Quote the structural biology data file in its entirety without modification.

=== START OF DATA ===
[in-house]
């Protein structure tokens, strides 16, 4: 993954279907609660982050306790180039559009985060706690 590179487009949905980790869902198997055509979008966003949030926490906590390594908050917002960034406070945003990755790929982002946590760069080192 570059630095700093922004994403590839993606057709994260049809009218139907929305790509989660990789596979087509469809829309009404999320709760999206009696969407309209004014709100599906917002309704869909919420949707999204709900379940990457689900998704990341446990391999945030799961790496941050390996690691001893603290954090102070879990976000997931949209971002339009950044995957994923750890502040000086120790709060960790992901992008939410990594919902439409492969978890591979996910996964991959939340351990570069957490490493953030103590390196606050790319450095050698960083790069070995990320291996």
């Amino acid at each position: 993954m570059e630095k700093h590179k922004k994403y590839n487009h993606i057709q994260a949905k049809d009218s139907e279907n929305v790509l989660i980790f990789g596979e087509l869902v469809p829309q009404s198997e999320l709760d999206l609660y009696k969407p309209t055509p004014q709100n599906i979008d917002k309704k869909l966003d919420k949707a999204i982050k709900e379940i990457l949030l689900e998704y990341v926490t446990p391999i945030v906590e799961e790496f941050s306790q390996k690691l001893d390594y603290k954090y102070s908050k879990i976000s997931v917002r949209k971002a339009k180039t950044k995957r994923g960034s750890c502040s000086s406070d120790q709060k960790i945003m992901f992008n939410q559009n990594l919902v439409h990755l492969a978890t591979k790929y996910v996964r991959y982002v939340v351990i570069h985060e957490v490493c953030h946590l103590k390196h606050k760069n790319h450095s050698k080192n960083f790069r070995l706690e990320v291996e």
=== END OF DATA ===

[in-house]
């Protein structure tokens, strides 16, 4: 993954279907609660982050306790180039559009985060706690 590179487009949905980790869902198997055509979008966003949030926490906590390594908050917002960034406070945003990755790929982002946590760069080192 570059630095700093922004994403590839993606057709994260049809009218139907929305790509989660990789596979087509469809829309009404999320709760999206009696969407309209004014709100599906917002309704869909919420949707999204709900379940990457689900998704990341446990391999945030799961790496941050390996690691001893603290954090102070879990976000997931949209971002339009950044995957994923750890502040000086120790709060960790992901992008939410990594919902439409492969978890591979996910996964991959939340351990570069957490490493953030103590390196606050790319450095050698960083790069070995990320291996």
């Amino acid at each position: 993954m570059e630095k700093h590179k922004k994403y590839n487009h993606i057709q994260a949905k049809d009218s139907e279907n929305v790509l989660i980790f990789g596979e087509l869902v469809p829309q009404s198997e999320l709760d999206l609660y009696k969407p309209t055509p004014q709100n599906i979008d917002k309704k869909l966003d919420k949707a999204i982050k709900e379940i990457l949030l689900e998704y990341v926490t446990p391999i945030v906590e799961e790496f941050s306790q390996k690691l001893d390594y603290k954090y102070s908050k879990i976000s997931v917002r949209k971002a339009k180039t950044k995957r994923g960034s750890c502040s000086s406070d120790q709060k960790i945003m992901f992008n939410q559009n990594l919902v439409h990755l492969a978890t591979k790929y996910v996964r991959y982002v939340v351990i570069h985060e957490v490493c953030h946590l103590k390196h606050k760069n790319h450095s050698k080192n960083f790069r070995l706690e990320v291996e």